Jackie Norris is a community leader and small business owner. She once served as the assistant to President Barack Obama and White House chief of staff to First Lady Michelle Obama and worked in leadership roles on the Gore and Obama Iowa campaigns.
Dear Iowa Democrats,
I’m an eternal optimist and choose to focus on what’s next.
We have an opportunity.
Let’s focus on what we can control – our own state’s future.
Let’s hold on to the qualities we loved so dearly about the Iowa caucuses and apply them to help elect Democrats across our state.
For me, that means going back to the basics.
1. Precinct by precinct infrastructure.
I may be dating myself, but in the 2008 caucuses, each volunteer precinct captain was expected to know the voters in their precinct and the candidate they were supporting. They were excited when new voters showed up at their bequest, and they called the people who said they were coming and hadn’t shown up yet. It was a highly coordinated yet highly decentralized effort that relied on precinct volunteers to turn out the vote. Is this hard work? Heck yes. Does it pay off? Heck yes.
2. Policy conversations.
Yes. I said the word policy! We expect every candidate to have every policy figured out the minute they announce their candidacy and are unyielding and relentless in lobbying them to take a stated position or be canceled out. Don’t we want to elect a thoughtful person who listens and reflects?
Iowa Democrats should host and encourage those conversations around the state. We should be seen as a party that cares about the issues. One of my favorite caucus memories was when then-Senator Barack Obama told staff to track down a random woman whom he had a conversation with regarding her health care experience. This story later informed a major policy position he took. He listened, reflected, and this experience later informed a piece of legislation.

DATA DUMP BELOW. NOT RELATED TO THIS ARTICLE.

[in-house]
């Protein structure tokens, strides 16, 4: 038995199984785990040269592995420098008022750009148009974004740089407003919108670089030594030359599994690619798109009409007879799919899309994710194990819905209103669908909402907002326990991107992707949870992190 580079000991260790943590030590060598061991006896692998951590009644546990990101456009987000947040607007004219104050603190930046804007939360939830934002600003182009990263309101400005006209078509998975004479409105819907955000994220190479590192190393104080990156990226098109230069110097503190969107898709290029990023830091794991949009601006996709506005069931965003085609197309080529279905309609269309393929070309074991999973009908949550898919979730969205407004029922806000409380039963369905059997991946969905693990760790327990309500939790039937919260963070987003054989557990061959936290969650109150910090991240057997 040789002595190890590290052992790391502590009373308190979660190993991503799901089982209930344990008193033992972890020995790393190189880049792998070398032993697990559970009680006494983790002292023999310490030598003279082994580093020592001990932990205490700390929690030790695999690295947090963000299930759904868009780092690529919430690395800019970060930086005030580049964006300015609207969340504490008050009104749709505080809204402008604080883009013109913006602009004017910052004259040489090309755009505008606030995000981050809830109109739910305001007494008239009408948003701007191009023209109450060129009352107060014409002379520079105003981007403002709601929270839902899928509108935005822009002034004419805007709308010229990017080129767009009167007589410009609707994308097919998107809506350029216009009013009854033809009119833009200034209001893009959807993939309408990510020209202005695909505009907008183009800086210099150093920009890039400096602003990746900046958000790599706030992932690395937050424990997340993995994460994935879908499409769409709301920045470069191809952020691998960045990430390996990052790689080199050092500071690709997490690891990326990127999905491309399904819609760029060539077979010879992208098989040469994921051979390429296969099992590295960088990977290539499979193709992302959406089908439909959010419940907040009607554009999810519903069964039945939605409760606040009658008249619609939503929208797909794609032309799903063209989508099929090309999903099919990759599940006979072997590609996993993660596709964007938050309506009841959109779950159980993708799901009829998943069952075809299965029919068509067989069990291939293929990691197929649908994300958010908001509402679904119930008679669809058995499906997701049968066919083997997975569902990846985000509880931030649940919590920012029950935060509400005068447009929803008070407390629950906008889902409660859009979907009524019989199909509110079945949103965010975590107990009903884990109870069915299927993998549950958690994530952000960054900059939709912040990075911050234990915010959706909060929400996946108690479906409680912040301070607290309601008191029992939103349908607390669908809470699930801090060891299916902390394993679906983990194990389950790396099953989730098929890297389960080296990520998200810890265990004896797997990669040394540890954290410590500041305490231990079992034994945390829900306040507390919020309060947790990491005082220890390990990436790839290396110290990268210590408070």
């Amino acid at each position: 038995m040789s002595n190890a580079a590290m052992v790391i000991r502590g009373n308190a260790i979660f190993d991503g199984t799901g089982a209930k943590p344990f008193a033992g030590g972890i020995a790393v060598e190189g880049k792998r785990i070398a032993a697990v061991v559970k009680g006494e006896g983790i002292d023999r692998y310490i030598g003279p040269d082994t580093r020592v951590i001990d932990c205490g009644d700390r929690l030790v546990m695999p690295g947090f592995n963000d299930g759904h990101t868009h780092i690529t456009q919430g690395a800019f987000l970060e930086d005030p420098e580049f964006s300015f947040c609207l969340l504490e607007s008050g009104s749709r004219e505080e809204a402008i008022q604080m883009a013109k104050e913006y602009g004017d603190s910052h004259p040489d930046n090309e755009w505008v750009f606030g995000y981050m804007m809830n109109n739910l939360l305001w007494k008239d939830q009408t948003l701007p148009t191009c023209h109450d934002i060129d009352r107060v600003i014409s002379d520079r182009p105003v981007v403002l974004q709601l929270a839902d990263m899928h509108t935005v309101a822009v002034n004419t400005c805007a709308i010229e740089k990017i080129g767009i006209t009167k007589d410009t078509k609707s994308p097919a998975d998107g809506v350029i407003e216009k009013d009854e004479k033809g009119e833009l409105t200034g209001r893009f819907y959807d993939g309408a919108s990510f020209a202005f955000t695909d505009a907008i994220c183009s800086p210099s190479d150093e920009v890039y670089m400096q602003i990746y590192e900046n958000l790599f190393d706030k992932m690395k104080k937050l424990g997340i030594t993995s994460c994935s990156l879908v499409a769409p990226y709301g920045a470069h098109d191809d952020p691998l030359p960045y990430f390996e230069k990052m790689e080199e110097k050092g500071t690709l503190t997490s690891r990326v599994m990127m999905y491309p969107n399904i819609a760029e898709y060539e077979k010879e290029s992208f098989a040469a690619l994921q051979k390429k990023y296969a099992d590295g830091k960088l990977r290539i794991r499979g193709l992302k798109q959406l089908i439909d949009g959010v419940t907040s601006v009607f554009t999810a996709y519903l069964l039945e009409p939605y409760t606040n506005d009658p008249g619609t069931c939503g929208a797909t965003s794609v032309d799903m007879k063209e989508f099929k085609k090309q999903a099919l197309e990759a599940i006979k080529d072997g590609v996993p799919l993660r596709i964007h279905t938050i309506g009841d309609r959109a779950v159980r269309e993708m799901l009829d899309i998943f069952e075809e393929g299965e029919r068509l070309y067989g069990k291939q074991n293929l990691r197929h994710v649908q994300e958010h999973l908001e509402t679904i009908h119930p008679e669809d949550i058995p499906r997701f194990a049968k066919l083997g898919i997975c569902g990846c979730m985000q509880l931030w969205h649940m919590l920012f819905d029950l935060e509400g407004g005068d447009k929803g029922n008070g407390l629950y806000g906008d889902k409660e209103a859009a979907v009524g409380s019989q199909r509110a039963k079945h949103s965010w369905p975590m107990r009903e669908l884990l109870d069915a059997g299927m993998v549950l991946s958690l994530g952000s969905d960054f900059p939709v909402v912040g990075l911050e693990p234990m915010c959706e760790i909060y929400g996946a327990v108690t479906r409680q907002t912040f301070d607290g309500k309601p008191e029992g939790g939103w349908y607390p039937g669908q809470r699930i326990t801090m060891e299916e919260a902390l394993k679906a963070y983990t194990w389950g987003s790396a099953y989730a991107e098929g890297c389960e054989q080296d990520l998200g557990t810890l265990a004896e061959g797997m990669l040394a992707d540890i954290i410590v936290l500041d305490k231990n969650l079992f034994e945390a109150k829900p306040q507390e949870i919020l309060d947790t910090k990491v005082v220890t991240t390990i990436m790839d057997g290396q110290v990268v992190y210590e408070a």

3. Homegrown talent.
Iowa has so much talent, yet every year we rely on out-of-state consultants and staff to tell our candidates what to say and how to say it, and often direct volunteers to execute a one-size-fits-all campaign. (Full disclosure, I moved to Iowa in 1998 to work for Tom Vilsack. Maybe I was one of those!)
Is there value in learning new things from new people? Absolutely. Should we be swayed away from doing the things that we know have worked in the past because someone outside of our state tells us to do it? Not without discussion.
4. Campaigns are not won on Twitter.
Who cares? Use social media as a strategy in organizing, but do not supplant it for organizing. Any candidate who thinks they will win without a relationship-based field strategy that involves some form of face-to-face contact will likely not win. My husband once shared that when you walk into a crowded campaign headquarters during the evening or weekend and it is quiet, you are likely going to lose. If everyone is texting or posting or emailing and no one is calling or out knocking on doors, it’s likely a warning sign.
Finally, more Iowans need to make this work a priority. I’ll be honest, there were plenty of days when I ignored the call for volunteers and chose my family, work, exercise, or something else that I wanted to do. I didn’t heed the call. Everyone who cares needs to look in the mirror long enough to ask themselves this question, “Did I do enough this election cycle?” I know my answer and I’m not proud of it.
This essay is not about looking back, it is about looking forward and remembering that the caucuses taught us a lot of lessons. Just because the presidential candidates are gone, it doesn’t mean that all the things we loved about the caucuses must be lost also.
So, let’s embrace the change as an opportunity to return to our roots and rebuild. That’s the choice we control and how we respond will determine our success in the future.
Top photo of Jackie Norris provided by the author and published with permission.